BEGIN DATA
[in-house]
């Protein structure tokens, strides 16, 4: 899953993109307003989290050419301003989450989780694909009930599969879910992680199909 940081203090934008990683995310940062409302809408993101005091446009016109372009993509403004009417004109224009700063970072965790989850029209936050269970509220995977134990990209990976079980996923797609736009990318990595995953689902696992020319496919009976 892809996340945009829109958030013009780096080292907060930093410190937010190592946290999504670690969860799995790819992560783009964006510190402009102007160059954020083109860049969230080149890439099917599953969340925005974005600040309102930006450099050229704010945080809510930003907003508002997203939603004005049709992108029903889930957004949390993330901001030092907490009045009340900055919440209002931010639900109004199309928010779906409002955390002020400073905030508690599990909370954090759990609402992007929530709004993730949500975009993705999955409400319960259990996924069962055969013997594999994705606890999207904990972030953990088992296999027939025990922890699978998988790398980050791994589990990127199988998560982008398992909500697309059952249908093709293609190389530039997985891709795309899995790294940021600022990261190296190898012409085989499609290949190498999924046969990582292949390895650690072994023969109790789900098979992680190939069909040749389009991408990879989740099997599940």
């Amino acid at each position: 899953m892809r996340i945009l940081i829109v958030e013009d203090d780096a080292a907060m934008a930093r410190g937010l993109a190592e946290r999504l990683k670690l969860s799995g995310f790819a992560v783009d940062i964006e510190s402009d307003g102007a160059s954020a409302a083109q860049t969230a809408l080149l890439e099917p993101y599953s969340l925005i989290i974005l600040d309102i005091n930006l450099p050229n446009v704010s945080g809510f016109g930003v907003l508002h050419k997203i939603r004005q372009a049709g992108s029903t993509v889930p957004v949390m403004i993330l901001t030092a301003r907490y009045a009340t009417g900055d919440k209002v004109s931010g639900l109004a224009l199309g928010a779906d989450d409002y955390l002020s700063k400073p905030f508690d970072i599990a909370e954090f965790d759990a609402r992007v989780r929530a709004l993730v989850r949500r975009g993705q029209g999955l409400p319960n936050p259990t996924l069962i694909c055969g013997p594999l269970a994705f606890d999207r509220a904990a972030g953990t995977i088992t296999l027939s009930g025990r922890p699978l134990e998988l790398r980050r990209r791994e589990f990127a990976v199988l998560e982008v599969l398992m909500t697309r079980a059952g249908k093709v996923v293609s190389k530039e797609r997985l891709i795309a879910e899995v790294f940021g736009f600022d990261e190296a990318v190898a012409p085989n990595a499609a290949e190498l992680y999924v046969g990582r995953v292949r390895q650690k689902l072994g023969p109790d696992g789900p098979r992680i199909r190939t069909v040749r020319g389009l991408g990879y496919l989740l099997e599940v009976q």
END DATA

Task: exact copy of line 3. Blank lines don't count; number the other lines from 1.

């Amino acid at each position: 899953m892809r996340i945009l940081i829109v958030e013009d203090d780096a080292a907060m934008a930093r410190g937010l993109a190592e946290r999504l990683k670690l969860s799995g995310f790819a992560v783009d940062i964006e510190s402009d307003g102007a160059s954020a409302a083109q860049t969230a809408l080149l890439e099917p993101y599953s969340l925005i989290i974005l600040d309102i005091n930006l450099p050229n446009v704010s945080g809510f016109g930003v907003l508002h050419k997203i939603r004005q372009a049709g992108s029903t993509v889930p957004v949390m403004i993330l901001t030092a301003r907490y009045a009340t009417g900055d919440k209002v004109s931010g639900l109004a224009l199309g928010a779906d989450d409002y955390l002020s700063k400073p905030f508690d970072i599990a909370e954090f965790d759990a609402r992007v989780r929530a709004l993730v989850r949500r975009g993705q029209g999955l409400p319960n936050p259990t996924l069962i694909c055969g013997p594999l269970a994705f606890d999207r509220a904990a972030g953990t995977i088992t296999l027939s009930g025990r922890p699978l134990e998988l790398r980050r990209r791994e589990f990127a990976v199988l998560e982008v599969l398992m909500t697309r079980a059952g249908k093709v996923v293609s190389k530039e797609r997985l891709i795309a879910e899995v790294f940021g736009f600022d990261e190296a990318v190898a012409p085989n990595a499609a290949e190498l992680y999924v046969g990582r995953v292949r390895q650690k689902l072994g023969p109790d696992g789900p098979r992680i199909r190939t069909v040749r020319g389009l991408g990879y496919l989740l099997e599940v009976q």